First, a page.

Adolf Loos seen through the keyhole
16 November 2007
This comprehensive book celebrates the mesmerising work of Adolf Loos and documents the vicissitudes of his profoundly unhappy life.
Adolf Loos: Works & Projects
Skira, HB, pp302, £58
What sets Adolf Loos apart from other masters of the modern house is his total separation of interior from exterior space.
Unlike those of Wright, Mies, or Corb, his interiors are completely isolated from the outside: windows are merely sources of light, and the occupants turn their backs on them, focused only towards the internal spaces. This seems to make Loos the tormented poet-architect of modern man’s repressed soul, and on this basis he has been much analysed by critics.
Architecture historian Beatriz Colomina has argued that Loos gendered domestic space by organising it as a miniature theatre with the woman forced into a preordained role. In his unbuilt 1927 Paris house for the African-American entertainer Josephine Baker, a grand staircase, very wide, leads dramatically up to an enormous salon and then up again to a swimming pool. If we go along with Colomina, this is Loos imagining himself transporting Baker up through a sequence of spectacular spaces and finally into the pool, naked: a fantasy elegantly concealed behind the house’s strikingly striped marble exterior.
Her suggestion that Loos was a man with something to hide is borne out by some curious remarks in Loos’ magazine articles, such as: “Modern man wears his clothes as a mask. His individuality is so strong that it can no longer be expressed,” and by the facts of his unhappy life.
Ralf Bock confirms Colomina’s argument, perhaps inadvertently, in his succinct description of Loos’ approach to house design: “A completely different type of urban villa that appeared to be very cubic and straightforward on the outside... using plain and smooth plaster for the facade finishes. The inside, however, revealed a safe, comfortable and home-like atmosphere through refined and opulent spatial effects and moods.”
“What made Loos a genius was his immense skill at working out interior dramas”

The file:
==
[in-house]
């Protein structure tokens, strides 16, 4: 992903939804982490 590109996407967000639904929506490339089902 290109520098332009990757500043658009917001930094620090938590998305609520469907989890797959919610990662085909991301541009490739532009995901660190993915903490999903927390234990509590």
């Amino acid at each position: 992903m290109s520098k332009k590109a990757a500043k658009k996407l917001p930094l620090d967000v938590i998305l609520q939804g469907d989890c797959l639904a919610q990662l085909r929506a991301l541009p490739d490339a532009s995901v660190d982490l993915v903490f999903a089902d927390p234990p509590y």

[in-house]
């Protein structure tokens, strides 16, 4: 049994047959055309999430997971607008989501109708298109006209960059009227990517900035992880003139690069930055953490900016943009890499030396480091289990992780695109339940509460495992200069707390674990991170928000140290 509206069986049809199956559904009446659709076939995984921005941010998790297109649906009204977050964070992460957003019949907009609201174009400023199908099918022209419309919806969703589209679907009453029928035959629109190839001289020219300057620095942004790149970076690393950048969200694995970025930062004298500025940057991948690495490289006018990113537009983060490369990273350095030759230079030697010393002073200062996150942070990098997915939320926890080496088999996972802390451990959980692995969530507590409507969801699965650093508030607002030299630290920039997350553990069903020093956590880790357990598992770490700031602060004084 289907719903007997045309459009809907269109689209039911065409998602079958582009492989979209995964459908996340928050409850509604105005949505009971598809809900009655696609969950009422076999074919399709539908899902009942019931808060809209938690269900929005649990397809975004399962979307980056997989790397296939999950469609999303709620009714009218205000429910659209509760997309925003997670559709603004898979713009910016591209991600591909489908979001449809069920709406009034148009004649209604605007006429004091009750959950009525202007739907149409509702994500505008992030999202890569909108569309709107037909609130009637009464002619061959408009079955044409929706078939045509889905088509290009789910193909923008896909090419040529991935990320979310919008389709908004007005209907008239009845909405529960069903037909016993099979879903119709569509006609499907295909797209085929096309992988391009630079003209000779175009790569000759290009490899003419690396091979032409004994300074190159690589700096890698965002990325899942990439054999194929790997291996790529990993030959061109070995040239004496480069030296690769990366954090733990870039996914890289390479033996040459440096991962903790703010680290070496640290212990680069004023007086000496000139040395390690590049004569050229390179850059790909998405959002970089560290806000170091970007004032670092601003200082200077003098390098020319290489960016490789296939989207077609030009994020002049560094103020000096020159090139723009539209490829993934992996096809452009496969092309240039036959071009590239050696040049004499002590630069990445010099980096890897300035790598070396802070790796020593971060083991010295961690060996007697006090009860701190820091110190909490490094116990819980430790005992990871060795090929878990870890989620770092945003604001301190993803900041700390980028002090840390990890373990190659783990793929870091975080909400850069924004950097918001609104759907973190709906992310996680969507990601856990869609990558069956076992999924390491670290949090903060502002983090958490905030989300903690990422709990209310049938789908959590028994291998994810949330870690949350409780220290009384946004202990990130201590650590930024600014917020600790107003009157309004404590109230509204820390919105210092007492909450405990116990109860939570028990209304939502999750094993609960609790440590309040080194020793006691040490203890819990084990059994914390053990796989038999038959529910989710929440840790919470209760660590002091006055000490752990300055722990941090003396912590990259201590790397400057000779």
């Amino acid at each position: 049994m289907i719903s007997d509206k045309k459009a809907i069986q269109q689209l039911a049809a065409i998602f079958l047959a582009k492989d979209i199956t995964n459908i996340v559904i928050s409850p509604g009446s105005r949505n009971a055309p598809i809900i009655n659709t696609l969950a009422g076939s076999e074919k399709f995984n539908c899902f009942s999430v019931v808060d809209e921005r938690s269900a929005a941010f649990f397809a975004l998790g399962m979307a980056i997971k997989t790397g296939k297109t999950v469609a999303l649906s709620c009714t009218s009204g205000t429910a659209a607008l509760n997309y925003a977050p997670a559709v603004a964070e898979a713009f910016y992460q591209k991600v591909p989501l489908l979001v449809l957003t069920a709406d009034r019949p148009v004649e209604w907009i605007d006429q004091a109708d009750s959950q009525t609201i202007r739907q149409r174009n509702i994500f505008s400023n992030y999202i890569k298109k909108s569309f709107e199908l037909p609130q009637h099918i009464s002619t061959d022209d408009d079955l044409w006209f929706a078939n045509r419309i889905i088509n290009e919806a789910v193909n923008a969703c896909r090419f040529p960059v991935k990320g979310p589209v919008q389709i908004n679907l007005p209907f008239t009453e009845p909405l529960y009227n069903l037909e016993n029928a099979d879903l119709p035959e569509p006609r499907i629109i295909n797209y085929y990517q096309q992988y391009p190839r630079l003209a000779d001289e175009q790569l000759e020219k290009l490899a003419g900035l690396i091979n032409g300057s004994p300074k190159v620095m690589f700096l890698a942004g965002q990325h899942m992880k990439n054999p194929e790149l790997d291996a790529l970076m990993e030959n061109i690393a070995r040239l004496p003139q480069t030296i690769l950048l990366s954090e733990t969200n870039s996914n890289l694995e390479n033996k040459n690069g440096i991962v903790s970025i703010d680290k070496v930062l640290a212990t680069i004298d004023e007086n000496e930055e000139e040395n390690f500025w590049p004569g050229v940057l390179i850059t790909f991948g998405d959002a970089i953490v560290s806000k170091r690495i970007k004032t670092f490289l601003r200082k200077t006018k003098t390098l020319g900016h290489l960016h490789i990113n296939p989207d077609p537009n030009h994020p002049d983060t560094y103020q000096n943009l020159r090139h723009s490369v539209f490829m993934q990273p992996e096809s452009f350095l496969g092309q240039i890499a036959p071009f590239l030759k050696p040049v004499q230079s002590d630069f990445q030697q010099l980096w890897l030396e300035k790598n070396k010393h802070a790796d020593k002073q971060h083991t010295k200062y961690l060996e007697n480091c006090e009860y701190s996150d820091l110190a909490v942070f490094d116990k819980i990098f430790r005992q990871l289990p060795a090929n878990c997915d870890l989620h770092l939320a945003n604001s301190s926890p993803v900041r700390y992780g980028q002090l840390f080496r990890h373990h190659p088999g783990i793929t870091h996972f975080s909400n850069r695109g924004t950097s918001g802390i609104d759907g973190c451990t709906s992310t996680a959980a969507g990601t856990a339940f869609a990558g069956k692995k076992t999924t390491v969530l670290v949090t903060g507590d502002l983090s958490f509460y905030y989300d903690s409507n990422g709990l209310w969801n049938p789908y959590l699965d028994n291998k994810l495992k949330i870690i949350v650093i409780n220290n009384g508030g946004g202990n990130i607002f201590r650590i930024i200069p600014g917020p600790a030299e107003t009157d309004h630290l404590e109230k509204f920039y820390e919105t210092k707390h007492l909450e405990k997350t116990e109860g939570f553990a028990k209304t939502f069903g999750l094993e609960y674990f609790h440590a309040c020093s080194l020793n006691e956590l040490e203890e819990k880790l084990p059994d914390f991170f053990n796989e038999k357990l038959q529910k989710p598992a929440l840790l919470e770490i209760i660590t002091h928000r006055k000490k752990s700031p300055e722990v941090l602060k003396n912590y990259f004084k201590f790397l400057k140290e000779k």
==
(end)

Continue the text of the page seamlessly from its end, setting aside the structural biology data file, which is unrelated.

What made Loos a genius was his immense skill at working out these interior dramas: “The various living areas were interconnected, while their differentiation was no longer by rooms but by areas. In later designs these areas corresponded to different levels, creating the space plan (Raumplan) concept. All seating was oriented towards the interior spaces, which deliberately emphasised the distinction between the exterior and the interior, with a skillful sequencing of spaces through which he guided the visitor through the house.”
Loos’ fascinating three-dimensional spatial engineering is evident in a dozen masterpieces, such as his 1925 house in Paris for Tristan Tzara. Conceived as a small tower, it sits on the Montmartre hillside and uses the slope to break up the cross-section so that the internal spaces gradually rise, through meticulously graduated increments, from entrance hall to studio until we arrive in Tzara’s studio-bedroom.
Villa Moller in Vienna (1926-27) is another example of Loos’ brilliant manipulation of the section. An aggressively beautiful front elevation conceals an interior organised as levels, each level offering a completely discrete spatial experience. Instead of connecting one floor directly to another, the staircases insinuate themselves sensuously from level to level. The astonishing boldness of the house’s exterior deliberately hides the intricacy of its interior.
Bock provides harrowing details of Loos’ tortured existence. Born in 1870, his stonemason father died when he was only nine. A rebellious, disorientated boy, he failed in various attempts to get through architecture school. Contracting syphilis in the brothels of Vienna, by 21 he was sterile, and in 1893 his mother disowned him.
He went to America and for three years did odd jobs in New York, somehow finding himself in that process which, alas, Bock fails to explain. By his return to Vienna in 1896, he was “an autodidact who had neither completed a degree nor possessed any other apprenticeship training”, yet who had somehow become a man of taste and intellectual refinement.
He immediately entered a brilliant Viennese intelligentsia that included Ludwig Wittgenstein, Arnold Schoenberg and Karl Kraus, quickly establishing himself as the favourite architect of Vienna’s cultured bourgeoisie.
Diagnosed with cancer in 1918, his stomach, appendix and part of his intestine were removed, and by the time he was 50, he was almost completely deaf. Then in 1928, he was disgraced by a paedophilia scandal, and at his death in 1933, at the age of 63, he was penniless.
This book clarifies the immense refinement of Loos’ architectural language, which orchestrated interior space into processions and rituals using a completely original design language. Between 1910 and 1930, he produced one masterpiece after another, all of them fully illustrated here with new photographs and comprehensive, reliable drawings.
Many will know Loos’ bars in Vienna as these are public spaces, and some may have visited Villa Müller in Prague (1928-30), but most of his domestic interiors remain strictly private. Until now, there has been no satisfying monograph giving detailed information about all of them, but here at last is an almost definitive and thoroughly informative book on Loos.